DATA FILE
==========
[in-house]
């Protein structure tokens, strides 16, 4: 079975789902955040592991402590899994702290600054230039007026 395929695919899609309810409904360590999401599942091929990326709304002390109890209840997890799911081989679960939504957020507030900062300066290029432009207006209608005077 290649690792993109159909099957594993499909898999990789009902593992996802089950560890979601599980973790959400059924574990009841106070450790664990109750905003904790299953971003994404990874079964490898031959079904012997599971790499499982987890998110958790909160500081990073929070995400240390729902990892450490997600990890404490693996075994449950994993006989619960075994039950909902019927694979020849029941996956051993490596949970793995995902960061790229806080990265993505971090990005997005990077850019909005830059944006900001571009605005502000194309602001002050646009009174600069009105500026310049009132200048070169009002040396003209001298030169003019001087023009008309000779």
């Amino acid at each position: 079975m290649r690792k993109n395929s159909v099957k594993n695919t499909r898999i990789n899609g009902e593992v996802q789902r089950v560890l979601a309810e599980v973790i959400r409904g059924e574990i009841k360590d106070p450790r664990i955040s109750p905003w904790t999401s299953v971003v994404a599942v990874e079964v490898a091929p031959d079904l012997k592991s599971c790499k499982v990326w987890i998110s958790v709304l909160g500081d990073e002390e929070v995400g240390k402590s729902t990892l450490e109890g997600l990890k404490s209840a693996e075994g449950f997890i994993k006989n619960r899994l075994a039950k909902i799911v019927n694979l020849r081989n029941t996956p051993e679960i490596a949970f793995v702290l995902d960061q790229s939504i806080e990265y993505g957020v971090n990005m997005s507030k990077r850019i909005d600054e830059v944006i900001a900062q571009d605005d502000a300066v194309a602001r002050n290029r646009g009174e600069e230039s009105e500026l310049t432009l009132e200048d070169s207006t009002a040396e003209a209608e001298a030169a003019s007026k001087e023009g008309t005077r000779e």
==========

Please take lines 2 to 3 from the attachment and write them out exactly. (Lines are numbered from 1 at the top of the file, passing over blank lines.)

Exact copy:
């Protein structure tokens, strides 16, 4: 079975789902955040592991402590899994702290600054230039007026 395929695919899609309810409904360590999401599942091929990326709304002390109890209840997890799911081989679960939504957020507030900062300066290029432009207006209608005077 290649690792993109159909099957594993499909898999990789009902593992996802089950560890979601599980973790959400059924574990009841106070450790664990109750905003904790299953971003994404990874079964490898031959079904012997599971790499499982987890998110958790909160500081990073929070995400240390729902990892450490997600990890404490693996075994449950994993006989619960075994039950909902019927694979020849029941996956051993490596949970793995995902960061790229806080990265993505971090990005997005990077850019909005830059944006900001571009605005502000194309602001002050646009009174600069009105500026310049009132200048070169009002040396003209001298030169003019001087023009008309000779």
């Amino acid at each position: 079975m290649r690792k993109n395929s159909v099957k594993n695919t499909r898999i990789n899609g009902e593992v996802q789902r089950v560890l979601a309810e599980v973790i959400r409904g059924e574990i009841k360590d106070p450790r664990i955040s109750p905003w904790t999401s299953v971003v994404a599942v990874e079964v490898a091929p031959d079904l012997k592991s599971c790499k499982v990326w987890i998110s958790v709304l909160g500081d990073e002390e929070v995400g240390k402590s729902t990892l450490e109890g997600l990890k404490s209840a693996e075994g449950f997890i994993k006989n619960r899994l075994a039950k909902i799911v019927n694979l020849r081989n029941t996956p051993e679960i490596a949970f793995v702290l995902d960061q790229s939504i806080e990265y993505g957020v971090n990005m997005s507030k990077r850019i909005d600054e830059v944006i900001a900062q571009d605005d502000a300066v194309a602001r002050n290029r646009g009174e600069e230039s009105e500026l310049t432009l009132e200048d070169s207006t009002a040396e003209a209608e001298a030169a003019s007026k001087e023009g008309t005077r000779e």